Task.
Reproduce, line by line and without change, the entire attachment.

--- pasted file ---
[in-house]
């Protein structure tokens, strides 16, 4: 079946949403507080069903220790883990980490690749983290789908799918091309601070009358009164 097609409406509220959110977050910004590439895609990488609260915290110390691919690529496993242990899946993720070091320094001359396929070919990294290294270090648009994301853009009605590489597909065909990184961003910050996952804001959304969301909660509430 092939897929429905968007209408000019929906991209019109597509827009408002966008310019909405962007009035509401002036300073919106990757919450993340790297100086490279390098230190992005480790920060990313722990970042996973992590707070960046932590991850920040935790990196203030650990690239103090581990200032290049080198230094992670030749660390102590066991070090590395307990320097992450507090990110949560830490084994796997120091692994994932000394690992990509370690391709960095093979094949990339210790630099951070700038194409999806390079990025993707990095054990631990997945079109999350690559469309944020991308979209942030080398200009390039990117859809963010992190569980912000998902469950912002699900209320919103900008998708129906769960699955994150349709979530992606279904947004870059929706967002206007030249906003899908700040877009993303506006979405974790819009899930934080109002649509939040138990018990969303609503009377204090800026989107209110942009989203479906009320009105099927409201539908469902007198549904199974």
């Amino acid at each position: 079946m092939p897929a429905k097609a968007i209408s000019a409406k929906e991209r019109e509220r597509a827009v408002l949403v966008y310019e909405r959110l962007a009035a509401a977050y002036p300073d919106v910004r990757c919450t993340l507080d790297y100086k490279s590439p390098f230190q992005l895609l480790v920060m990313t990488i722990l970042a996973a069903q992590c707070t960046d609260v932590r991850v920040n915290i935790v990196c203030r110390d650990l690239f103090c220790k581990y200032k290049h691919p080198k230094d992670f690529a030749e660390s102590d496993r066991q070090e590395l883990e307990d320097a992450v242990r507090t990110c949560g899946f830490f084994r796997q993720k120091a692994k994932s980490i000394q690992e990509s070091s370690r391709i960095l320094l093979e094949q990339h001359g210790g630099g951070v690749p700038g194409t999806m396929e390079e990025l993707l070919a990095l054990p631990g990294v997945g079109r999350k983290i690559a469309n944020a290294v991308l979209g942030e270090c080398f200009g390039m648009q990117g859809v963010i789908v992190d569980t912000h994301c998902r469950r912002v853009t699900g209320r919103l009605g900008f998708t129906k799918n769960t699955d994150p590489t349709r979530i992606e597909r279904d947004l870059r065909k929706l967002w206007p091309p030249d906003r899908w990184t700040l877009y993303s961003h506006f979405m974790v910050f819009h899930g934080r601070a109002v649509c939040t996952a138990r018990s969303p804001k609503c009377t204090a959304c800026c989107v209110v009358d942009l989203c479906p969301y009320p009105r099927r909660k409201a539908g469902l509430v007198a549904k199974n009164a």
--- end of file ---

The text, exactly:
[in-house]
């Protein structure tokens, strides 16, 4: 079946949403507080069903220790883990980490690749983290789908799918091309601070009358009164 097609409406509220959110977050910004590439895609990488609260915290110390691919690529496993242990899946993720070091320094001359396929070919990294290294270090648009994301853009009605590489597909065909990184961003910050996952804001959304969301909660509430 092939897929429905968007209408000019929906991209019109597509827009408002966008310019909405962007009035509401002036300073919106990757919450993340790297100086490279390098230190992005480790920060990313722990970042996973992590707070960046932590991850920040935790990196203030650990690239103090581990200032290049080198230094992670030749660390102590066991070090590395307990320097992450507090990110949560830490084994796997120091692994994932000394690992990509370690391709960095093979094949990339210790630099951070700038194409999806390079990025993707990095054990631990997945079109999350690559469309944020991308979209942030080398200009390039990117859809963010992190569980912000998902469950912002699900209320919103900008998708129906769960699955994150349709979530992606279904947004870059929706967002206007030249906003899908700040877009993303506006979405974790819009899930934080109002649509939040138990018990969303609503009377204090800026989107209110942009989203479906009320009105099927409201539908469902007198549904199974």
């Amino acid at each position: 079946m092939p897929a429905k097609a968007i209408s000019a409406k929906e991209r019109e509220r597509a827009v408002l949403v966008y310019e909405r959110l962007a009035a509401a977050y002036p300073d919106v910004r990757c919450t993340l507080d790297y100086k490279s590439p390098f230190q992005l895609l480790v920060m990313t990488i722990l970042a996973a069903q992590c707070t960046d609260v932590r991850v920040n915290i935790v990196c203030r110390d650990l690239f103090c220790k581990y200032k290049h691919p080198k230094d992670f690529a030749e660390s102590d496993r066991q070090e590395l883990e307990d320097a992450v242990r507090t990110c949560g899946f830490f084994r796997q993720k120091a692994k994932s980490i000394q690992e990509s070091s370690r391709i960095l320094l093979e094949q990339h001359g210790g630099g951070v690749p700038g194409t999806m396929e390079e990025l993707l070919a990095l054990p631990g990294v997945g079109r999350k983290i690559a469309n944020a290294v991308l979209g942030e270090c080398f200009g390039m648009q990117g859809v963010i789908v992190d569980t912000h994301c998902r469950r912002v853009t699900g209320r919103l009605g900008f998708t129906k799918n769960t699955d994150p590489t349709r979530i992606e597909r279904d947004l870059r065909k929706l967002w206007p091309p030249d906003r899908w990184t700040l877009y993303s961003h506006f979405m974790v910050f819009h899930g934080r601070a109002v649509c939040t996952a138990r018990s969303p804001k609503c009377t204090a959304c800026c989107v209110v009358d942009l989203c479906p969301y009320p009105r099927r909660k409201a539908g469902l509430v007198a549904k199974n009164a």